Blog: February 2009

Child Labor and Employee Free Choice

As you can see EFCA is an anti-poverty initiative which is often the root of child labor.  Without legislation like EFCA, we will continue to live in a world where the employers have such power over the lives of workers, where workers become simple pawns in a game of chess.

I applaud the Child Labor Coalition and the many other organizations for showing their support for EFCA and explaining how this isn’t just about unions but is about giving families and workers the ability to determine their own fate rather than it left up to the big bosses.

Vice President of Colombia speaks at The Chicago Council on Global Affairs

USLEAP’s Program Coordinator, Lupita Aguila participated in the protest outside, while Stephen Coats, the Director of USLEAP, and I attended the event inside. In a small ballroom within a downtown hotel, we were served fresh fruit, muffins and beverages, along with an elaborate butter molding for our croissants. I opened the Program booklet and immediately noticed the Monsanto logo at the top of the page, the sponsorship of the event, which highlighted the business perspective of the audience and the corporate atmosphere. I prepared myself.

Dress Sweatfree

With the end of New York Fashion week and the beginning of London Fashion Week, clothes are definitely on everyone’s mind and ethical clothing is hopefully next on the list. The Shop with a Conscience Guide produced annually by the International Labor Rights Forum and SweatFree Communities helps you be an ethical consumer with suggestions for a variety of clothing stores that sell goods that are made in worker-friendly environments.

Will Gates Foundation Funding Help Cocoa Farmers?

The new grant is part of the Gates Foundation's Agricultural Development initiative, which has come under major criticism already.  The Gates Foundation has invested heavily in the Alliance for a Green Revolution in Africa which essentially increases production of genetically modified crops and industrialized agriculture, which can end up being highly profitable for multinational corporations.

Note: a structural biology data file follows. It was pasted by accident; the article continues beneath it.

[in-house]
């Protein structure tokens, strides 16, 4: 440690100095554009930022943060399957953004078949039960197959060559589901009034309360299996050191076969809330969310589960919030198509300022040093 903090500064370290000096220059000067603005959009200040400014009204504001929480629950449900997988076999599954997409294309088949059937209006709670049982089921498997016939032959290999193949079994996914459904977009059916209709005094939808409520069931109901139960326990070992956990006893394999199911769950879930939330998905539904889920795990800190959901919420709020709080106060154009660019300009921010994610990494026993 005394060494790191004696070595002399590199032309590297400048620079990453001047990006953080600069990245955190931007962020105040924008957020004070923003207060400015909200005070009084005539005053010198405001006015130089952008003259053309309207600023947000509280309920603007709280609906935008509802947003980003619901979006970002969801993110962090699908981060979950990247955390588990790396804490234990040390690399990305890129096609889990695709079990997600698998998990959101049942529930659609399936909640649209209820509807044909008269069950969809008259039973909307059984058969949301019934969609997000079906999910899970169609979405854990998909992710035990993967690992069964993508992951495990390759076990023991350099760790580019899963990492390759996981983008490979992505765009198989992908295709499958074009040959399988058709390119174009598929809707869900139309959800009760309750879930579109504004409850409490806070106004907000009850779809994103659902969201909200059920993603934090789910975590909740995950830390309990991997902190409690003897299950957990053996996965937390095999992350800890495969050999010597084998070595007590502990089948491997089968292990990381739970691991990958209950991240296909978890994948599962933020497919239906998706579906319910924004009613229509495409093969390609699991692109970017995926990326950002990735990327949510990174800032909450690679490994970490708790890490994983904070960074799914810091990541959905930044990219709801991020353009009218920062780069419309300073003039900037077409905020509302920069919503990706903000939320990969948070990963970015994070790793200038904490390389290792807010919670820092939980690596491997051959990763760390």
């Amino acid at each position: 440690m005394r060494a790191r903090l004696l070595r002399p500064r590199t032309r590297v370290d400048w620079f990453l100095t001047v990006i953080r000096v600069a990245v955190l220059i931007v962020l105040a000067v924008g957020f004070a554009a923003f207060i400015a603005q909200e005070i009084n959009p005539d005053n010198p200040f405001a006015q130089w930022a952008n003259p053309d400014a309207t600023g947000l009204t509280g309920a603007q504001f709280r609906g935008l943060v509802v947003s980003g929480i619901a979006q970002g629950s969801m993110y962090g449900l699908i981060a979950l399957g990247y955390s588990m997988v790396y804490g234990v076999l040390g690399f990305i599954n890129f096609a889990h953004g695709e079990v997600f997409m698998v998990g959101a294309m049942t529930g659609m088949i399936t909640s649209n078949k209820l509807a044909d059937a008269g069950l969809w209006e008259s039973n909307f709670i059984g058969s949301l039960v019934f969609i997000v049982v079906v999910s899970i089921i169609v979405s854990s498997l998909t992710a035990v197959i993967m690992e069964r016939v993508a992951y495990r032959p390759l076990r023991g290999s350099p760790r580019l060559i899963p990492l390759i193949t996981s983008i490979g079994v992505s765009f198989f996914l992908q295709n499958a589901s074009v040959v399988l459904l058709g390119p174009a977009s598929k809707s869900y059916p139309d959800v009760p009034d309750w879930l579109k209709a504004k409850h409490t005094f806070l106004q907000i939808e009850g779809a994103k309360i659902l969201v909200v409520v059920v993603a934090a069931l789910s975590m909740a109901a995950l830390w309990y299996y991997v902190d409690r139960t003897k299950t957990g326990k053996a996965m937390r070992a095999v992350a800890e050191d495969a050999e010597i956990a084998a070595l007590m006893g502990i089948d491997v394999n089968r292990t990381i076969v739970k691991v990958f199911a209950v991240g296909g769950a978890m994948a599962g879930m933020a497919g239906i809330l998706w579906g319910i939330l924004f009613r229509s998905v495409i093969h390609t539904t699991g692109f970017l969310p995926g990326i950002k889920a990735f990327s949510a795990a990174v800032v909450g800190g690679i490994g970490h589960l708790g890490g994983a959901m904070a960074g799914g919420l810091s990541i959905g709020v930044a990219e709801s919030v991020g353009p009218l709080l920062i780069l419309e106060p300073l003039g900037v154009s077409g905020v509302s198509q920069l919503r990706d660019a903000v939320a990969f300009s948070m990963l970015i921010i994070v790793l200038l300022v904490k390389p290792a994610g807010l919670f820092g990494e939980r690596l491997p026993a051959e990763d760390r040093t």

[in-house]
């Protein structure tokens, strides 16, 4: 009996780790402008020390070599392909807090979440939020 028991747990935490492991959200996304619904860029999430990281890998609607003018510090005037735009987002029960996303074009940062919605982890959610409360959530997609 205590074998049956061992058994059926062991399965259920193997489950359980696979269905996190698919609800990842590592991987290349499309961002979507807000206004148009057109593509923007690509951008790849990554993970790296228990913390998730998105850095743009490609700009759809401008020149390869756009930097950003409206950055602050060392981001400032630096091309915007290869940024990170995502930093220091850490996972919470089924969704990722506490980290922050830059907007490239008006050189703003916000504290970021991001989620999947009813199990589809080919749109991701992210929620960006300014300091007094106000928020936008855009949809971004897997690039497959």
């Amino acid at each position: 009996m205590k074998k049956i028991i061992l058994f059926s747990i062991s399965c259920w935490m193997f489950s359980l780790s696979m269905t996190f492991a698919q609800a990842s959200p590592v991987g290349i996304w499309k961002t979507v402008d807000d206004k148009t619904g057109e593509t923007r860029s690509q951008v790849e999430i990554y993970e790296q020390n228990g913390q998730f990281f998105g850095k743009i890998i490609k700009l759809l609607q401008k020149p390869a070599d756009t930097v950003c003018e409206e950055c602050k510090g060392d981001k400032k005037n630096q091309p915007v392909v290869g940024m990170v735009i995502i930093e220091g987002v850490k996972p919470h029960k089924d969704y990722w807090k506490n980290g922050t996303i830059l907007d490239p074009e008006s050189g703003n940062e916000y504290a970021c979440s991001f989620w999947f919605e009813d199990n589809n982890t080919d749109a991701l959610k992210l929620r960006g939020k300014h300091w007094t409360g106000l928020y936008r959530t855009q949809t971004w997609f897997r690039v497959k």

Colombia: International Day of the Flower Worker

With the high demand for flowers during this time, companies often promote a “bonus” for workers who are interested in working from 6 a.m. until 11 p.m. A few of these workers have yet to see these bonuses and it is more than likely that they are not the only ones. The need for extra income is very common among flower workers, especially because many of them are getting paid only the minimum wage of around $230 dollars per month. However, there are certain payment subsidies for healthcare and pensions that are required by law which often leave workers with only 40% of their salaries to feed and provide basic necessities to their families.

The Day of the Flower Workers

Flower industry advocates like corporations and Colombian banks go so far as to describe women workers as “a ready supply of cheap female labor for sorting and packing the flowers,” (from an industry guidebook written in 1993). It is also a common belief to assume that women are more ideal to work with flowers since, for some reason, women have more nimble fingers and provide more delicate handling of flowers. Due to the repetitive and rapid motions of working with flowers, many women develop stress injuries like carpal tunnel syndrome.


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